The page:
Similarly with the planned developments near Halstead, where approximately 800 new units planned for Broke Hill (MX41), a proposed development under Exceptional Circumstances in the Green Belt, and the Fort Halstead site, where up to 750 new units are planned, which will come close to merging the villages of Halstead, Pratts Bottom and Badgers Mount.

There is a fundamental contradiction between the amount of new building planned and the stated objectives of the Local Plan, as listed on p14. ‘Promoting a greener future’ and ‘promoting healthy living opportunities’ are not compatible with the proposed amount of new building: not only 13, 960 homes, but the roads and infrastructure that would accompany these, would inevitably lead to worsening traffic congestion and air pollution, which is already a problem in parts of the district.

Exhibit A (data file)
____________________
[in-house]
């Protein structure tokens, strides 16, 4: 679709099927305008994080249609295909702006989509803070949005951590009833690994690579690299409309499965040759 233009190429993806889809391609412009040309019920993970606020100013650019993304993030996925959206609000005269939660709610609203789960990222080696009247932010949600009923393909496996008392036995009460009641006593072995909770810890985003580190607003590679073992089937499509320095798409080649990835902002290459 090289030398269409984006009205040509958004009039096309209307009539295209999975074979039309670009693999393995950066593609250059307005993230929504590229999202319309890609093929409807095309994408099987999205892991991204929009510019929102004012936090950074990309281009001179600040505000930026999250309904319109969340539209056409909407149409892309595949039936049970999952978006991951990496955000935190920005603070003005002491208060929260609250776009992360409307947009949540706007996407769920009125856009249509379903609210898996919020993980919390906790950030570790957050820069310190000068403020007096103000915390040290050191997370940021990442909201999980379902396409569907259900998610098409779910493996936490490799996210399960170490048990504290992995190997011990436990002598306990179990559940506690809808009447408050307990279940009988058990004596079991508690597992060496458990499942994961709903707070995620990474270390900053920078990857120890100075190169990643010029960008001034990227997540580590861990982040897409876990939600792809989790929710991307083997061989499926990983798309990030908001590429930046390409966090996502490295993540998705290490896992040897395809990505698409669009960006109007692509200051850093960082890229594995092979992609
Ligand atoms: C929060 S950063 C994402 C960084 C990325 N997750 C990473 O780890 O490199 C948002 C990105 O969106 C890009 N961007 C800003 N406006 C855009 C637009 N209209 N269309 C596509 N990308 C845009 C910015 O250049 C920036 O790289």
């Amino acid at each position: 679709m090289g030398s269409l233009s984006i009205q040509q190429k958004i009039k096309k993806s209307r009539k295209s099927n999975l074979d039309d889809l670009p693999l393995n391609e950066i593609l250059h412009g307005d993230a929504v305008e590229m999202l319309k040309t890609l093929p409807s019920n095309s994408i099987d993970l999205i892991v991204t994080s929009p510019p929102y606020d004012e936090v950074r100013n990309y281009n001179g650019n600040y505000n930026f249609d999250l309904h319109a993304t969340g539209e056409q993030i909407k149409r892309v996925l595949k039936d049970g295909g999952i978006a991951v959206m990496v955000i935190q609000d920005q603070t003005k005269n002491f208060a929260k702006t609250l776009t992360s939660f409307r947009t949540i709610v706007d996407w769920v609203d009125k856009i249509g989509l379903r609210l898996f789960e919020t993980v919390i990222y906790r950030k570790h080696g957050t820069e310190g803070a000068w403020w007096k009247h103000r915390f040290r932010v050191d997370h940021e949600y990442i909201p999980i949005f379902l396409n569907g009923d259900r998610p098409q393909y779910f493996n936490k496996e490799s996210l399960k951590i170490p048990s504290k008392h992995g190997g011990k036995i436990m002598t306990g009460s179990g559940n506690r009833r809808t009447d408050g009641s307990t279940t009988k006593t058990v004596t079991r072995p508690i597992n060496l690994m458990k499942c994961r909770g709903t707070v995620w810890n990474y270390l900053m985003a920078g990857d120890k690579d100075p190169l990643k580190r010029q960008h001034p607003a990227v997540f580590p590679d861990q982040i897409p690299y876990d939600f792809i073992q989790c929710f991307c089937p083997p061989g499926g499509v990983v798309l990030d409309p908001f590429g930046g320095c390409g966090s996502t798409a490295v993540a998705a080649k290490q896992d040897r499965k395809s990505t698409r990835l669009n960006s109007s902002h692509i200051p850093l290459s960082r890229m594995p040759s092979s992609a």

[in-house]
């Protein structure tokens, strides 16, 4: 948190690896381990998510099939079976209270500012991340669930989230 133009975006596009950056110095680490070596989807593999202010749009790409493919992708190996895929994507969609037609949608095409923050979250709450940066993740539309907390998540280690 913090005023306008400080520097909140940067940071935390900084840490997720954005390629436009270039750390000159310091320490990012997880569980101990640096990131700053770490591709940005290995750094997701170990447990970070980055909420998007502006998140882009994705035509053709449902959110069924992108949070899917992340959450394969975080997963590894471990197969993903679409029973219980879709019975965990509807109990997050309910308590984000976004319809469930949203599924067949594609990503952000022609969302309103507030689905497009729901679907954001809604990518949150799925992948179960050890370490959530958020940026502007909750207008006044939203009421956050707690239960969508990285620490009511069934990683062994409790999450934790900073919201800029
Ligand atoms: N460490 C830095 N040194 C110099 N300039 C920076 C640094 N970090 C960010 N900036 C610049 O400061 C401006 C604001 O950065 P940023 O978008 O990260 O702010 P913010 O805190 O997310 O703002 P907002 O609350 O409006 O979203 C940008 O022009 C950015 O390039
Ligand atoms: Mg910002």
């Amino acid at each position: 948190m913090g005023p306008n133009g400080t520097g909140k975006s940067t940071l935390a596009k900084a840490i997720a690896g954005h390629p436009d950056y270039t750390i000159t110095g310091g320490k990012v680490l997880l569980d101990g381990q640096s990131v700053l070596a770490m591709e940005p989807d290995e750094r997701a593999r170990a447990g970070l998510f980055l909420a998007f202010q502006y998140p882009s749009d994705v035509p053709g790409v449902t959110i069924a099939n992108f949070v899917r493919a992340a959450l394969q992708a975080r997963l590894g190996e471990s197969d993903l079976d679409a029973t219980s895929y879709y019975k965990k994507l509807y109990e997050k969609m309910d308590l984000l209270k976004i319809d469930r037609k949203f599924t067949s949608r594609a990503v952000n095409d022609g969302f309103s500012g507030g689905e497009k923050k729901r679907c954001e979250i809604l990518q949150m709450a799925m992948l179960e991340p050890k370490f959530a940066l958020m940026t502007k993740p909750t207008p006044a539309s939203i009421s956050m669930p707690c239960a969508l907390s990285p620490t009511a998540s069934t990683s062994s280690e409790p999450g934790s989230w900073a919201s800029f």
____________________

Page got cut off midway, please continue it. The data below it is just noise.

Sevenoaks Wildlife Reserve, an SSSI, is a valuable space for wildlife, especially birdlife, enjoyed by many for its peace, tranquillity, beauty and nature. No developments should be permitted that threaten this unique and valued area. It is important that any further development of the former Park and Ride site off Otford Road (EM12), which is adjacent to designated SSSI land next to the Reserve, does not impact adversely on the Reserve, and other potential plans for development, such as those off the Bradbourne Vale Road, HO203, which would impinge on the Reserve, and HO259, (currently both are in the Orange Category: “Not currently for inclusion in this plan”), should not be permitted to go ahead in the future, as green areas adjacent to the Reserve act as important wildlife corridors and help to buffer the Reserve from other developments.